The defendants in Teen Court — each of them middle and high school students who have committed minor crimes — have already pleaded guilty for their offenses. Those infractions often include possession of alcohol and other illicit substances, fighting and assault, robbery, property damage or weapon possession. Student attorneys are tasked with explaining mitigating and aggravating factors in the crime, and the jury is responsible for sentencing the defendant.

And finally, the sentences are a bit less intense than might be given to an adult. Typically, the student completes community service hours and mandatory jury duty sessions. But other sanctions — like apology letters, counseling, mediation, essays, observation of District Court and educational seminars — aren’t out of the question. The defendant’s parent or guardian must come with them to court and can usually speak to the jury about their student.

“One thing I try to make sure that the child defendant understands is that their parents are now having to make a significant commitment of their time to bring the child to other Teen Court jury sessions,” Bauer said, “to go and do all the community service, to go to all the educational seminars… I’ve had the kids just not recognize that. It’s almost like the eyes start blinking, they turn around, they look at their parents and didn’t realize that this was going to hurt them, too.”

For many of the student defendants, the formal “court” setting, the presence of engaged peers and traditional court procedures make the experience unforgettable. Walters says that the students on the jury often aren’t afraid to hand out tough sanctions to the defendants.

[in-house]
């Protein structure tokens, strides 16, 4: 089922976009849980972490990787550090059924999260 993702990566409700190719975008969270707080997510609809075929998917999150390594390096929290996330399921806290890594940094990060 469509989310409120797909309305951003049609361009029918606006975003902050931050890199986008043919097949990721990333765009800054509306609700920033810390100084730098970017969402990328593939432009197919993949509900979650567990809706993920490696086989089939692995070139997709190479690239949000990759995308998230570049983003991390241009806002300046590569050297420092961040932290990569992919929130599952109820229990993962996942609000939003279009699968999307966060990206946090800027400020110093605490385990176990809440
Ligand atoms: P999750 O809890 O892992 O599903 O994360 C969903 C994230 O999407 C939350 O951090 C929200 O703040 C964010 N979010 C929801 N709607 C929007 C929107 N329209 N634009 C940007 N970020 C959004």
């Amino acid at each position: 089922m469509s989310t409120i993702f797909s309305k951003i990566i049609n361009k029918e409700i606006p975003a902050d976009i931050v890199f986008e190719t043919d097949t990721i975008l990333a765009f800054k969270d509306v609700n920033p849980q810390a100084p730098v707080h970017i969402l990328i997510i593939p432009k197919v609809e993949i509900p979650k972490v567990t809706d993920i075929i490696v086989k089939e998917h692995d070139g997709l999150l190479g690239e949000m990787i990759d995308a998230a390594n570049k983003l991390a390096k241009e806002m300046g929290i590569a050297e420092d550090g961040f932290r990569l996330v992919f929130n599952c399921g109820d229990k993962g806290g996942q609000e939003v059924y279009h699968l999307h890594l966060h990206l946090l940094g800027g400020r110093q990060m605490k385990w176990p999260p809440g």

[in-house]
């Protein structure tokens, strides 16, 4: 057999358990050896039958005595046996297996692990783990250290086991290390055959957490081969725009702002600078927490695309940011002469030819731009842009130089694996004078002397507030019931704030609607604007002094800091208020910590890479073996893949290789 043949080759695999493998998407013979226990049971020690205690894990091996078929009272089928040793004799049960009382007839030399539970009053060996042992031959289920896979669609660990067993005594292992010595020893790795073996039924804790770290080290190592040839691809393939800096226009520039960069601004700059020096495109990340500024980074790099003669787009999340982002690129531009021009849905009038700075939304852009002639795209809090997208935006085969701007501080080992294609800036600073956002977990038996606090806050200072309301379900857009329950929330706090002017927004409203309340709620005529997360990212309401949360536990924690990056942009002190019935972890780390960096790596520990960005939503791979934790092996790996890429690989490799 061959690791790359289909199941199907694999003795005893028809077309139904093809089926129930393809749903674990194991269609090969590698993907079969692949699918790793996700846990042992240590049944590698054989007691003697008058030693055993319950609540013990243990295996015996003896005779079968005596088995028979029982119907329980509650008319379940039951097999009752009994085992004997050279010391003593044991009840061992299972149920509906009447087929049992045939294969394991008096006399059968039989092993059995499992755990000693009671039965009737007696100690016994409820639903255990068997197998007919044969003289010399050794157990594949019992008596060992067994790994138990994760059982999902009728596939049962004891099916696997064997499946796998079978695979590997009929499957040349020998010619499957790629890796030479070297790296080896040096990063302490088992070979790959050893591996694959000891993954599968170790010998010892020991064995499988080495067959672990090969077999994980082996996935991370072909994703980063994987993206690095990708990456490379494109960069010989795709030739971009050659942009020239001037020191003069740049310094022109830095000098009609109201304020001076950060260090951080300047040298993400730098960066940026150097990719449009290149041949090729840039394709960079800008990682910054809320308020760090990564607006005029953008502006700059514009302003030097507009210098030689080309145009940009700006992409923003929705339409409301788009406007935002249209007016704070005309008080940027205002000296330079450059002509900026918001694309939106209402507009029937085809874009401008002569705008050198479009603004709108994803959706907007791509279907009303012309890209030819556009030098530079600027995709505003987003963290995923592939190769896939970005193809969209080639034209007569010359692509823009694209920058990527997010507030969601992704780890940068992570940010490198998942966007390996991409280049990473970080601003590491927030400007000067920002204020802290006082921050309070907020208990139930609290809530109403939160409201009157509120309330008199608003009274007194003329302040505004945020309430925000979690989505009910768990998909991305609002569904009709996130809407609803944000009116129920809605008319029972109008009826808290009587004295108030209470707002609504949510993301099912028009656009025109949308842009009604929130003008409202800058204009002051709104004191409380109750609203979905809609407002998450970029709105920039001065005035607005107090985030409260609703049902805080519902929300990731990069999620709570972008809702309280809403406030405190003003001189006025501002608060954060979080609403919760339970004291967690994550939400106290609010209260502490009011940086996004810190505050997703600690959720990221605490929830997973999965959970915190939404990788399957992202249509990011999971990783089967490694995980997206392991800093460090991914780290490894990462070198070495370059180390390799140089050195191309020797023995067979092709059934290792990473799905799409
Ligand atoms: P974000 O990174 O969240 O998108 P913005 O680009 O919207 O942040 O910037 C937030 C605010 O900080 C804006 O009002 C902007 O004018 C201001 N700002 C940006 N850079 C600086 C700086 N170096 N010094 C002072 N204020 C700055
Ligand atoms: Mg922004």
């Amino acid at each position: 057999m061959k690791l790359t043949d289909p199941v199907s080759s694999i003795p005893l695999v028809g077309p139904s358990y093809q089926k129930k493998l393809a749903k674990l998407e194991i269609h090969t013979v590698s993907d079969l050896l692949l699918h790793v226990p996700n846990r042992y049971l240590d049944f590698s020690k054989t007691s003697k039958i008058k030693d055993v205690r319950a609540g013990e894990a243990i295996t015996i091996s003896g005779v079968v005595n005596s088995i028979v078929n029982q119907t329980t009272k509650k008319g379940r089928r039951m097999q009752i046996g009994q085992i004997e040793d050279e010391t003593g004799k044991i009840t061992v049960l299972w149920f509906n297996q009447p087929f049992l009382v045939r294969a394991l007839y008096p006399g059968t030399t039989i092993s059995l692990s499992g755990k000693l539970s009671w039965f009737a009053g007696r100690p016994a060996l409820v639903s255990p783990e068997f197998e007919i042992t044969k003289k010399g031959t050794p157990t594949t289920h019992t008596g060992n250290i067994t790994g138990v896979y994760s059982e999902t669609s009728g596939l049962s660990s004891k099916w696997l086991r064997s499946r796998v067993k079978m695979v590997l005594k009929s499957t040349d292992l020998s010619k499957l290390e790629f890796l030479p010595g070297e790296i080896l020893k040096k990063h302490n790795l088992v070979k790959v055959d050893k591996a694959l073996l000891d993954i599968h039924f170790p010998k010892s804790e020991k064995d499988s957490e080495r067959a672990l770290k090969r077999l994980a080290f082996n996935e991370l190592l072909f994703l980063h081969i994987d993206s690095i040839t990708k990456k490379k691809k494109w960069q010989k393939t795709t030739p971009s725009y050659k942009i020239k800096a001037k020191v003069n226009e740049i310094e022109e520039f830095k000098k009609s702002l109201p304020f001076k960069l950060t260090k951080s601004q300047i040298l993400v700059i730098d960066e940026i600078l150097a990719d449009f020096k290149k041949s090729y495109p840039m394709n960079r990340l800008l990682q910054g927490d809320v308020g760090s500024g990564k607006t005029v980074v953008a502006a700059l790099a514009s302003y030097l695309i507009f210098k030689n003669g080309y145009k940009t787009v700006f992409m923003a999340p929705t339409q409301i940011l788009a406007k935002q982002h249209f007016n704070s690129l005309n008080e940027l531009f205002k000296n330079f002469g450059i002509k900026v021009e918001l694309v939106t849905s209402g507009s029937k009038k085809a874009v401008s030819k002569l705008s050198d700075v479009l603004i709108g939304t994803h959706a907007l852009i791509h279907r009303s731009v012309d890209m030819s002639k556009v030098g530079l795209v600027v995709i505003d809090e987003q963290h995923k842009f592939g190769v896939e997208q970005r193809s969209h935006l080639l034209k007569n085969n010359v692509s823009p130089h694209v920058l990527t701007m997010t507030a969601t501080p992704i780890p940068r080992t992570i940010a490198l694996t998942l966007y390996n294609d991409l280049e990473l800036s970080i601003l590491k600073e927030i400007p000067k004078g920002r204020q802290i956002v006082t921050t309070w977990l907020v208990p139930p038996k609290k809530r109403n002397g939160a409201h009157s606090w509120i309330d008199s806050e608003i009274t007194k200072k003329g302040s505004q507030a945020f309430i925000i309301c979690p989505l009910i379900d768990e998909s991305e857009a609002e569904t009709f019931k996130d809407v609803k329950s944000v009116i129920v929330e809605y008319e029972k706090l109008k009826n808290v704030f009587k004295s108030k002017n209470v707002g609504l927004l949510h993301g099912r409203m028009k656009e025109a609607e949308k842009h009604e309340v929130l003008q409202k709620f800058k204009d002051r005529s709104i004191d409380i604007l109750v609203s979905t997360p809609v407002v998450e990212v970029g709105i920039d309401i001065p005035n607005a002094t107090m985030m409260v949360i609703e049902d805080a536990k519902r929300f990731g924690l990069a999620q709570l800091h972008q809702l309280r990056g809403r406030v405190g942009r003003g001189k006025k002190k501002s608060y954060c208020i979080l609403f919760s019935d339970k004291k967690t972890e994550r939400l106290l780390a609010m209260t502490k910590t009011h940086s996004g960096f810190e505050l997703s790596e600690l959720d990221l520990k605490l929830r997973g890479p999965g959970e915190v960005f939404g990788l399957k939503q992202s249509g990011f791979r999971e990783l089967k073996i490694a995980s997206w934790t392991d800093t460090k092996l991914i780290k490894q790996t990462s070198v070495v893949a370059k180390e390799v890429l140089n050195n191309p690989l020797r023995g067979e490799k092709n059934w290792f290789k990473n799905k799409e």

“The fact that they’re given this responsibility, and they take it so seriously, and they learn from it, and they understand the gravity of what they’re dealing with,” she said. “And they just go through the process, and I just love it.”

Bauer says the program has reduced recidivism rates among high school students. He credits the real-life feel of the proceedings, which Avendano says is “frightening” for some student defendants.

“We’ve had so few kids that go through our Teen court process that go on to do any type of recidivism in the system,” Bauer said. “They have not gone out and committed any other crimes, at least as juveniles, and then we don’t track them beyond that. The program has been so successful in keeping the kids from causing any more problems or committing any more crimes.”

Moving forward, Avendano hopes to see more racial diversity among Teen Court attorneys. He also hopes that more teen defendants will come back after completing their mandatory jury sessions to serve of their own volition.

As for the evening’s attorneys, Trunnell and Dunk both dream of becoming real-life lawyers. Trunnell wants to work in the environmental field, and Dunk seeks to be a corporate attorney. Dunk’s favorite part of Teen Court is when the jury chooses a sentence that closely matches the one he suggests for the defendant. But he’s not too choosy.

“I kind of like all the trials,” Dunk said. “I like the ones that I win, obviously, but I also enjoy learning from the ones that I lose.”